Interesting question! I'm unsure how to answer it, but I'll tell what I've found out.
Don't go cooking for him every time he pays us a visit.
I've looked up Swan's "Practical English Usage", and its Unit 228 says that we use go with an -ing verb to describe activities with the following characteristics:
- People move about (dancing, climbing, skating).
"Cooking" seems almost to fit here - one could move about while cooking, although not to such an extent as in skating, maybe with very rare exceptions. You could object: "but one who is cooking is anchored to his appliances, to the table, the stove". But a skater could also be anchored to the skating rink and thus have his freedom to move about curtailed.
- There's no fixed beginning or end point to the activity.
This seems also almost to fit with "cooking" - especially in a bare sentence like "Oh, hang it all, I'll go cooking" (I will cook, and cook, and cook..). On the other hand, one cannot cook a single dish as long as one wishes. It has to become ready or spoiled at some particular moment.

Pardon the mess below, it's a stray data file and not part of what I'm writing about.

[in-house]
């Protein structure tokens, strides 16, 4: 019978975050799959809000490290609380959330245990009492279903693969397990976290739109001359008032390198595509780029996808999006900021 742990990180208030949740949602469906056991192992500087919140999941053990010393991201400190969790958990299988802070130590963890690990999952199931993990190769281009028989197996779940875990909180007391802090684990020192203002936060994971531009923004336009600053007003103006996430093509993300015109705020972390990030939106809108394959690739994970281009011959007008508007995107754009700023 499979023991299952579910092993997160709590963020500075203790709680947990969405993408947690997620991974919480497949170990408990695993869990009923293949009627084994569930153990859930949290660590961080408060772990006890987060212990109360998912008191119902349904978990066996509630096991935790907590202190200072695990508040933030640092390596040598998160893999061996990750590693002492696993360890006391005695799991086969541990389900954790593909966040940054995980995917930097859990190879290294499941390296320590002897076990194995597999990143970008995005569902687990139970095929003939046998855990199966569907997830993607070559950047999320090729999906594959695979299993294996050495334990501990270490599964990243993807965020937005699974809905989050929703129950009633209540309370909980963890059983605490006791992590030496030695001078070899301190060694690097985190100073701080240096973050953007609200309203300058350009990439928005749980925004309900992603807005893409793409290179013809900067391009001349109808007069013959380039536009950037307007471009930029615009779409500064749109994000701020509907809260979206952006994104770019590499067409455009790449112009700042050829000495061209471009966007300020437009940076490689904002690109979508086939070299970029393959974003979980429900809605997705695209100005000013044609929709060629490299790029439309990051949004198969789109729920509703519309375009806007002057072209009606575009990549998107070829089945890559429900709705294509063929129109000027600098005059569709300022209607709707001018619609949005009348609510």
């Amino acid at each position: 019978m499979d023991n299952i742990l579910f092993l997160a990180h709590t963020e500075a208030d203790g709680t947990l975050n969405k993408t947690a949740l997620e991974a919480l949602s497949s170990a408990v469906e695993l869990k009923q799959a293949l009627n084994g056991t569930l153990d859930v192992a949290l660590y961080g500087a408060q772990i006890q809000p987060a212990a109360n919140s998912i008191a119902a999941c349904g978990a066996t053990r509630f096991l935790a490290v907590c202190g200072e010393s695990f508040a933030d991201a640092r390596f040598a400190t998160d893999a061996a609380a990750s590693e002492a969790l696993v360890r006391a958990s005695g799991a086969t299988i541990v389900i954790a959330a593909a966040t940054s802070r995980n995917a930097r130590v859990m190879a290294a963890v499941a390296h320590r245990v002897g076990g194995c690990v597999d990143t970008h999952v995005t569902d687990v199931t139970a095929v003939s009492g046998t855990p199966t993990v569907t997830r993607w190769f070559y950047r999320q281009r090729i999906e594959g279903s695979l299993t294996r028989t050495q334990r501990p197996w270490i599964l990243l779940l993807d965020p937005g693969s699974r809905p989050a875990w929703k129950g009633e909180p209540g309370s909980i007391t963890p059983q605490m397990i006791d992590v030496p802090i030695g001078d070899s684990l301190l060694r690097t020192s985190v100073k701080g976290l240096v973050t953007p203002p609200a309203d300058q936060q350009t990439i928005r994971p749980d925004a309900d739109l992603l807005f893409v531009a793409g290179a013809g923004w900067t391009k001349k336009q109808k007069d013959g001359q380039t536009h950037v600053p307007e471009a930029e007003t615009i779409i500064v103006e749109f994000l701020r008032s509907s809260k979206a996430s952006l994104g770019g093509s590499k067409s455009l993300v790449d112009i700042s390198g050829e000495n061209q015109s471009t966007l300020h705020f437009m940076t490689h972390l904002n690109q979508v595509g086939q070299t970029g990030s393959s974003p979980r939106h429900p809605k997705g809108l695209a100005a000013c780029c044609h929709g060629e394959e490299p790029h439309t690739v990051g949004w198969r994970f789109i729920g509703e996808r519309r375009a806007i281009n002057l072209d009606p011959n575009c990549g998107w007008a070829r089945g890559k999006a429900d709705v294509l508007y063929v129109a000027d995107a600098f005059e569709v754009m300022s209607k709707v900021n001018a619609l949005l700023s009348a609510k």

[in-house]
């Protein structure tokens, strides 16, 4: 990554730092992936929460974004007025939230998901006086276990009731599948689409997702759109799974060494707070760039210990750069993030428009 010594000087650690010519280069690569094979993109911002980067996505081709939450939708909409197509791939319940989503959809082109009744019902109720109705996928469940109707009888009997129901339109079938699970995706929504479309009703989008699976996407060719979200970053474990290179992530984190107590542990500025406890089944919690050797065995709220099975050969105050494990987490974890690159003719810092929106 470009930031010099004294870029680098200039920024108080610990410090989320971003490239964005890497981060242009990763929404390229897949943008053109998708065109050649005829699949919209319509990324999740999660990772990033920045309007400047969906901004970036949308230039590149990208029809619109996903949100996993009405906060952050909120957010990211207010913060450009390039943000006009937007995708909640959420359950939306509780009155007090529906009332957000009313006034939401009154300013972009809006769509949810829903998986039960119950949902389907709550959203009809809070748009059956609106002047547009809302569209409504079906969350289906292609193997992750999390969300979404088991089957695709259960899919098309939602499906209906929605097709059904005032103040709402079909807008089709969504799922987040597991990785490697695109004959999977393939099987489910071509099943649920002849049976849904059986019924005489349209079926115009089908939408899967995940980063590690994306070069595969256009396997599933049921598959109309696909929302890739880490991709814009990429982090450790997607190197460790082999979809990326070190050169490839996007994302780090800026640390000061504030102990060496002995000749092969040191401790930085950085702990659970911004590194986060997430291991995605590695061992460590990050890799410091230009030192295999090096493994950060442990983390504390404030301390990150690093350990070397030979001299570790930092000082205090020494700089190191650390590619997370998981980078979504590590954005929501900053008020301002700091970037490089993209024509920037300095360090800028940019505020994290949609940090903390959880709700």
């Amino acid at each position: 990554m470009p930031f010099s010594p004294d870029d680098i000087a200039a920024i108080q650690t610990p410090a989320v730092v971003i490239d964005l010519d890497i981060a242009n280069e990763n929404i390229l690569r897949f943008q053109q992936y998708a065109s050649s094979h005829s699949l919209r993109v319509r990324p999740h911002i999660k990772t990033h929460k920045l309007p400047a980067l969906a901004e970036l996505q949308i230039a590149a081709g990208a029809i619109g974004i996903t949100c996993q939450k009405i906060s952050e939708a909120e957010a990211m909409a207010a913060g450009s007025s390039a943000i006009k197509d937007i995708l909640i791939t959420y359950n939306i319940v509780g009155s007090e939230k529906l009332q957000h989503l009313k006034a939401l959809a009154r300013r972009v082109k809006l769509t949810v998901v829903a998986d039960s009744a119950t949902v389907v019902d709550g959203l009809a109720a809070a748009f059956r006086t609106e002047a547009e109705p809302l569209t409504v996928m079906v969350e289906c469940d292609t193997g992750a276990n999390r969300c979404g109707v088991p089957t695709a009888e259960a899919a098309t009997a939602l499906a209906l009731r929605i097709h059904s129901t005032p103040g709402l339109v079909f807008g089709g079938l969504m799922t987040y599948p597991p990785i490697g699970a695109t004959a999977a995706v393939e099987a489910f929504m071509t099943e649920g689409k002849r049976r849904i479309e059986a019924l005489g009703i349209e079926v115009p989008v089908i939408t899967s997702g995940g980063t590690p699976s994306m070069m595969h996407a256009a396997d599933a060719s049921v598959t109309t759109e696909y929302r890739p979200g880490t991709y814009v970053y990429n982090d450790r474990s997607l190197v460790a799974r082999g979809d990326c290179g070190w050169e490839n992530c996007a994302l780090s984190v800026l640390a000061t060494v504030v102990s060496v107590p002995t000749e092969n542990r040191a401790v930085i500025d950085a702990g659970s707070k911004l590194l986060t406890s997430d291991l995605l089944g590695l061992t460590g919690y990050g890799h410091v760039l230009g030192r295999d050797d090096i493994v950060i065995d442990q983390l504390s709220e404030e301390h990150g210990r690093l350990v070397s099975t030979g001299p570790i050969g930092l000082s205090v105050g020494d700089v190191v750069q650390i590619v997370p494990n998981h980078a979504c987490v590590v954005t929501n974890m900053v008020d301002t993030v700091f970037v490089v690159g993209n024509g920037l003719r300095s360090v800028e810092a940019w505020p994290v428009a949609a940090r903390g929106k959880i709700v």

Swan provides an example of a sentence where the "go .. ing" structure is used wrongly:
- I'll go boxing. (Since a boxing match is an activity that has a definite beginning and end, the sentence is wrong, according to Swan).
And, when we add the next parts of your sentence, "for him" and "every time he pays us a visit", this seems to make the activity more definite in time coordinates. Each time he pays a visit, you'd want to start cooking. You'll likely finish when he leaves.
In the end, I'm unsure. Let's wait for what native English speakers will say. Maybe this "go cooking" gives additional emphasis to the sentence, implying that the person is ready to spend indefinite amounts of time cooking for the visitor, so dear the visitor is to him/her.
Or maybe the verb "cooking" by definition implies activities having a beginning and an end (when the dish has been cooked), and thus looks outlandish to the native speaker.
Maybe a native speaker will even read "I'll go cooking" as "I'll become cooked"?
- Just to cap it all, Swan also says that the third kind of situation where "go .. ing" structure is used is in talking about looking for or collecting things: "I think I'll go shopping this afternoon."
I would love to find the pages in Quirk et al. or Huddleston and Pullum where these constructions are described.